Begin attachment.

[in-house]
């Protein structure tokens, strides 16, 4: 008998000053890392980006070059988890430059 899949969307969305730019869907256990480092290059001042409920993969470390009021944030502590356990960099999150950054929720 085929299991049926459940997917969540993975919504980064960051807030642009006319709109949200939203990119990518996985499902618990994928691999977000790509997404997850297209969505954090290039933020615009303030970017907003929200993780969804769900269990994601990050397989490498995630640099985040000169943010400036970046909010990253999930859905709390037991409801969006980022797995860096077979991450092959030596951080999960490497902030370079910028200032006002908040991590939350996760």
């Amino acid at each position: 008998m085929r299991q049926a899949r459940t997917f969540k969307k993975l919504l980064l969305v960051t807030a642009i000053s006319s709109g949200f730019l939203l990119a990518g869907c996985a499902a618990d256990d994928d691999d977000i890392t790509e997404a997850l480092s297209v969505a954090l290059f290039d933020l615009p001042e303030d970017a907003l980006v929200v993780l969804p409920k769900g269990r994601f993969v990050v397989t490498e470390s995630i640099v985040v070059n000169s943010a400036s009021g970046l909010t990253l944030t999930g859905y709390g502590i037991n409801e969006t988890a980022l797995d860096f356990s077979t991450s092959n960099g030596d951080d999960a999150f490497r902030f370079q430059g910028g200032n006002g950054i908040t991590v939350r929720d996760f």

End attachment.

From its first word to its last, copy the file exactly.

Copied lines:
[in-house]
């Protein structure tokens, strides 16, 4: 008998000053890392980006070059988890430059 899949969307969305730019869907256990480092290059001042409920993969470390009021944030502590356990960099999150950054929720 085929299991049926459940997917969540993975919504980064960051807030642009006319709109949200939203990119990518996985499902618990994928691999977000790509997404997850297209969505954090290039933020615009303030970017907003929200993780969804769900269990994601990050397989490498995630640099985040000169943010400036970046909010990253999930859905709390037991409801969006980022797995860096077979991450092959030596951080999960490497902030370079910028200032006002908040991590939350996760």
């Amino acid at each position: 008998m085929r299991q049926a899949r459940t997917f969540k969307k993975l919504l980064l969305v960051t807030a642009i000053s006319s709109g949200f730019l939203l990119a990518g869907c996985a499902a618990d256990d994928d691999d977000i890392t790509e997404a997850l480092s297209v969505a954090l290059f290039d933020l615009p001042e303030d970017a907003l980006v929200v993780l969804p409920k769900g269990r994601f993969v990050v397989t490498e470390s995630i640099v985040v070059n000169s943010a400036s009021g970046l909010t990253l944030t999930g859905y709390g502590i037991n409801e969006t988890a980022l797995d860096f356990s077979t991450s092959n960099g030596d951080d999960a999150f490497r902030f370079q430059g910028g200032n006002g950054i908040t991590v939350r929720d996760f």